They say

When you eat with Jesus,

It’s not what you think it is.

There’s your sip, the smell, a gesture, a few words, some bites of worldly ingredients. The running away from the table, from each other, because time is running out.

I’ve never dined with Jesus. My mother always cooked for us.  And she always invited you. And you, stranger, came, and together, we ate. At the big wooden table. Clean hands, dirty hands, big eyes, tired eyes, full lips, wrinkled ones – us.

I didn’t know where you’d come from. You were so different, rarely spoke, no shoes or socks, always brown with sunshine and mud. And one day, you toothlessly said:


When you eat with Jesus

It’s not what you think it is.

Had you eaten with Jesus? Without teeth or knowledge? I stared at you for a long time. You were bent over your full plate. Your oily, thin brown hair covered your wrinkled, small eyes and you didn’t mind. You chewed, took gulps, then, when the plate was empty, rested your hands in your lap.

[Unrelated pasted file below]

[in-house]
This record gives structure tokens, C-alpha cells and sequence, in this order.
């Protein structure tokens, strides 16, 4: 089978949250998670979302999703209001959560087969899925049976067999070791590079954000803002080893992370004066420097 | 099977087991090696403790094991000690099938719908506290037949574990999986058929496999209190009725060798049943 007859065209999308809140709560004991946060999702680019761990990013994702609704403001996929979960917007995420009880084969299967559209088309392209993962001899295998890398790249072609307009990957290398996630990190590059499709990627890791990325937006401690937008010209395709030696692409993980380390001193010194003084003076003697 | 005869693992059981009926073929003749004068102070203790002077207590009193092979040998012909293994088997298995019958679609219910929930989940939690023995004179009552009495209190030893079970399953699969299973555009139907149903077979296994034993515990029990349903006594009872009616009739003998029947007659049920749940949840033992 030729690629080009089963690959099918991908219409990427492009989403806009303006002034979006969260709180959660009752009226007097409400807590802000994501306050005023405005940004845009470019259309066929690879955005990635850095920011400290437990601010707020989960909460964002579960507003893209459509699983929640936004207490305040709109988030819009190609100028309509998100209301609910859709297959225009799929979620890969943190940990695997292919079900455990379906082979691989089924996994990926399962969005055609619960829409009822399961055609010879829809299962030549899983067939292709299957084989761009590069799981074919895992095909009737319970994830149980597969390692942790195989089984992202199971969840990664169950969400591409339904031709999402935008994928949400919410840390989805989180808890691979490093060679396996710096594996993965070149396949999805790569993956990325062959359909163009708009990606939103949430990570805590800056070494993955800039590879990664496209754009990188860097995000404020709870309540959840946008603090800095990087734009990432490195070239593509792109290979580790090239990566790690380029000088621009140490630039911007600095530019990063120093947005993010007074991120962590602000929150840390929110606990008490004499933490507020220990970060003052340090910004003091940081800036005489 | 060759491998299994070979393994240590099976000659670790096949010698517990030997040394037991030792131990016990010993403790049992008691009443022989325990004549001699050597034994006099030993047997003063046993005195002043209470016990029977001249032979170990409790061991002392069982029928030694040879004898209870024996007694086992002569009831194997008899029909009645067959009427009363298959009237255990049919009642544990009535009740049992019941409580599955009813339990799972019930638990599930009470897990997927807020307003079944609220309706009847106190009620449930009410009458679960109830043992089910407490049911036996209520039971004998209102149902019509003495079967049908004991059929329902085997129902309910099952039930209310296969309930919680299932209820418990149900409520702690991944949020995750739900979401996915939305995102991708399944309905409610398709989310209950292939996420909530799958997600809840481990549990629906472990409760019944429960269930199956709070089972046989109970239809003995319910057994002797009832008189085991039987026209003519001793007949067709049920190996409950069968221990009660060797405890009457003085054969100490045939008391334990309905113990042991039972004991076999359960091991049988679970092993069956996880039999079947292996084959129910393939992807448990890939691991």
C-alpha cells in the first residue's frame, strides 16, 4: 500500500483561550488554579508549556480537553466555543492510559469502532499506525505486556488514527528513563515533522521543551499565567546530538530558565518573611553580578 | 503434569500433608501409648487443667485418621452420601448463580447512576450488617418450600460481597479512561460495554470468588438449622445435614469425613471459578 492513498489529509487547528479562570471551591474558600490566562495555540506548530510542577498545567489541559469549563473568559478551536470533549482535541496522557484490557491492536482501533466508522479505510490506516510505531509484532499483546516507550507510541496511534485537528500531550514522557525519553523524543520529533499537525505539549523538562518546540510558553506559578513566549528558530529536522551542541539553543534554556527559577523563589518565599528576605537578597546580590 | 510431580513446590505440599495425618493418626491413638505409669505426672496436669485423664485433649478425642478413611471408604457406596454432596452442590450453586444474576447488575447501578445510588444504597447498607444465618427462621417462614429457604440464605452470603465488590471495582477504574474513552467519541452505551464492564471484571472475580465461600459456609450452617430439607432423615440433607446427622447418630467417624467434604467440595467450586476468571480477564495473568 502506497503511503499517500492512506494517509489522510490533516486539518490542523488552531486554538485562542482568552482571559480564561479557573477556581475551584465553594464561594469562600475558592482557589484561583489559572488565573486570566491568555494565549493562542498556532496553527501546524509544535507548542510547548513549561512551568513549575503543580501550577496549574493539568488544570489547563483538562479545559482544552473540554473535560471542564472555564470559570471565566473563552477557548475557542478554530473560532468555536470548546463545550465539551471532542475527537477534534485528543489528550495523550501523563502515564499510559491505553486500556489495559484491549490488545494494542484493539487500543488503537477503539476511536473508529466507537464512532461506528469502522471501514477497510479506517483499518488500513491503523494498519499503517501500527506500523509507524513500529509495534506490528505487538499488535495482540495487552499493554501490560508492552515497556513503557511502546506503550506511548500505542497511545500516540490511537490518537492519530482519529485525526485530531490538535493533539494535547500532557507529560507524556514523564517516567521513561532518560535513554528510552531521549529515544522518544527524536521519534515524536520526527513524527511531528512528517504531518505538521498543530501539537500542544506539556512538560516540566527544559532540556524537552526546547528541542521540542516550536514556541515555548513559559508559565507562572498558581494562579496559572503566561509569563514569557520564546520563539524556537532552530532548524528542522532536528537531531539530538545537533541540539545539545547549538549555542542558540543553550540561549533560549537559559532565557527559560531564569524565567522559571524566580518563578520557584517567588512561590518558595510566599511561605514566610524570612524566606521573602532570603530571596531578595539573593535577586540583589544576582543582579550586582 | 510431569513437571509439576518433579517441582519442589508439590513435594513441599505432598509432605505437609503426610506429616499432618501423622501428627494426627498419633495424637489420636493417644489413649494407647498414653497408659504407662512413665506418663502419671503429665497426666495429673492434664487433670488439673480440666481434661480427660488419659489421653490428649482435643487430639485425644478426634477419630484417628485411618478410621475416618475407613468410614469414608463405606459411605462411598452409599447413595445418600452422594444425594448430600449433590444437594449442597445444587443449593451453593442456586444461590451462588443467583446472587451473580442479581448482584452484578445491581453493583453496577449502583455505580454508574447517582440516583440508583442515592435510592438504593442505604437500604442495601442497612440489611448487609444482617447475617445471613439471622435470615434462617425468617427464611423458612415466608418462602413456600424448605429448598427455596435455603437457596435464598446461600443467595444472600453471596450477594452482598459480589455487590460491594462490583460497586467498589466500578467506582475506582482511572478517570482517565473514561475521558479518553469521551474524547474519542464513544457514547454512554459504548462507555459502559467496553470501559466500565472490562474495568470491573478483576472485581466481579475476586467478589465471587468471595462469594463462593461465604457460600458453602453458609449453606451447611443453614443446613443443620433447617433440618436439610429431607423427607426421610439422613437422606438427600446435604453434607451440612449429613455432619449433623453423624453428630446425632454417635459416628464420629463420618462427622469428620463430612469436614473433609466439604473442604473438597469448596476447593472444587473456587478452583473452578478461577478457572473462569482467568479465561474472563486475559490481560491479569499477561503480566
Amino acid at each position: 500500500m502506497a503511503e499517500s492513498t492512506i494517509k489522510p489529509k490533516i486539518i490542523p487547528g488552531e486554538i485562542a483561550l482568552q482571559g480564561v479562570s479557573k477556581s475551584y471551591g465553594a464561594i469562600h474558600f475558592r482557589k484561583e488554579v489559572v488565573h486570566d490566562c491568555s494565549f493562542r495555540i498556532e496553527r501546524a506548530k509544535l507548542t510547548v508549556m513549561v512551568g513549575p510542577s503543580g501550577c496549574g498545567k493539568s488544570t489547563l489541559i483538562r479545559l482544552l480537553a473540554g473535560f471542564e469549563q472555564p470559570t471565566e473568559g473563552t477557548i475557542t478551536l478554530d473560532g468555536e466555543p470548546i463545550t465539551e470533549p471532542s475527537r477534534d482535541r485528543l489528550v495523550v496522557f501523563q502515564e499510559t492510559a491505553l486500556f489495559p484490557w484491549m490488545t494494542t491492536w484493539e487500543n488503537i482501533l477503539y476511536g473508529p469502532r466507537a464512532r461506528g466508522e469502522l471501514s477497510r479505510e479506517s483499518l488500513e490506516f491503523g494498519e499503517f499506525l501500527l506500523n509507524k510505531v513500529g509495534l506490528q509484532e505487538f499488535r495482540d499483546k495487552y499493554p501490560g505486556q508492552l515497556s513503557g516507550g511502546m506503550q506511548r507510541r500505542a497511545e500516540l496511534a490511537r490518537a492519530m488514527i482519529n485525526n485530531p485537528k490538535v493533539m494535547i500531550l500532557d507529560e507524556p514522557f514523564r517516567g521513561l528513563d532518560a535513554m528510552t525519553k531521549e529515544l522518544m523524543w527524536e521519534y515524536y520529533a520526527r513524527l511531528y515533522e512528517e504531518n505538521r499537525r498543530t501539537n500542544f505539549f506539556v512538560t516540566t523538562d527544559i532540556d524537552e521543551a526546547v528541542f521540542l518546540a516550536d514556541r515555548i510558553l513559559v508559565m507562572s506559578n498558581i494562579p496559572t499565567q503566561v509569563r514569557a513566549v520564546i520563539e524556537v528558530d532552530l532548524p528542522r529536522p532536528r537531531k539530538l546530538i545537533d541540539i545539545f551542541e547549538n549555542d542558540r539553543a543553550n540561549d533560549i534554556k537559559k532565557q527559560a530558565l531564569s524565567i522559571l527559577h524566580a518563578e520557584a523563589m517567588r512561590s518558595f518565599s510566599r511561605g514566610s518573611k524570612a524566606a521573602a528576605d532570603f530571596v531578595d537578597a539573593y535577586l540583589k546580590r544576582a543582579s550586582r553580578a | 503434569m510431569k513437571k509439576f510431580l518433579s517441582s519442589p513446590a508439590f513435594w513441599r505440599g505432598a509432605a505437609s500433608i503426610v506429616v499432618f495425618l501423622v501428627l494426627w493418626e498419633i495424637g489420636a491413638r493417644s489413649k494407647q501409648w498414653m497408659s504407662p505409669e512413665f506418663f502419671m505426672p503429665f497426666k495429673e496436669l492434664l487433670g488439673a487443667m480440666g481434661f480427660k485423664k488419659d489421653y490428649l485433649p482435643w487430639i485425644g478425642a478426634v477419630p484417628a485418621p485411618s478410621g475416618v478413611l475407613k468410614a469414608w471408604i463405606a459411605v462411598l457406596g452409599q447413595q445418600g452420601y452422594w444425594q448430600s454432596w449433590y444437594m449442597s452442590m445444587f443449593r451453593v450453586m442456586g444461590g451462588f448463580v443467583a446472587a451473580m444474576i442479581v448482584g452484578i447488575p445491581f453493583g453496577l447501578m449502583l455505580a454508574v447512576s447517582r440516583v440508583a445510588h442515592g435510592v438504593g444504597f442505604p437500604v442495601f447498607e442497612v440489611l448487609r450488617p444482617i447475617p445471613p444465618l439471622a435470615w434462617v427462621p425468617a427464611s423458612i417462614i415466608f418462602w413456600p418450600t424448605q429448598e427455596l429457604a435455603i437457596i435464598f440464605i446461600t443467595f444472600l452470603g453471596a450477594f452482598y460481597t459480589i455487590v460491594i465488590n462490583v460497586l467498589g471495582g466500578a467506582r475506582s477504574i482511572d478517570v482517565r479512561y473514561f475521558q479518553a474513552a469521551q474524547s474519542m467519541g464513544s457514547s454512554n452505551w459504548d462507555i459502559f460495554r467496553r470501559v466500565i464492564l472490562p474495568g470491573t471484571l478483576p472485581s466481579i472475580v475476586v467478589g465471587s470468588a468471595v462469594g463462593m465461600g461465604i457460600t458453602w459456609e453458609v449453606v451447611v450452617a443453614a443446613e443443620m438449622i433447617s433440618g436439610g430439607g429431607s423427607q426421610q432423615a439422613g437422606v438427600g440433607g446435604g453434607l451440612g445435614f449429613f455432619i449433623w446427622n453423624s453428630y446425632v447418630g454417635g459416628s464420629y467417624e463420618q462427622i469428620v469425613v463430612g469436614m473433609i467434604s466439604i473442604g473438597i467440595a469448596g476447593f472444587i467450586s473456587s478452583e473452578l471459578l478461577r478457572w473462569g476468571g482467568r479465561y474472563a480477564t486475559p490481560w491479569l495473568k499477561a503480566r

Then you looked up at me. And we both caught me. I hadn’t eaten at all. I quickly took my eyes off you and stared down. At my plate. And in the food my mother had cooked for us, I suddenly saw it:

The city, the buildings, the river, the boats, the lovers, the sunset, the rolling hills, the humming markets, the newborns, the dying, the mud, the puddles, the gates, the windows, the bookshelves, the hands, the paintings.

I saw it, and I felt the dust, the noise, the rain, the sun, the breeze, the touch, the smells. I felt the pumping life.

And in the vibrant scene, I saw you, and I felt you walking with me, steadfast by my bleeding side.  There was no help in the prairies, the open. There was only distance. But here, there were walls to catch and reflect the light, ground strong enough to fall on and get back up, and there was you, the brightest, strongest of all.

After the last passionate gulp and bite, we left again, into the vast prairies. But nothing would ever be the same after today, would it.

We had dined with Jesus, with each other.


It’s not what you think it is.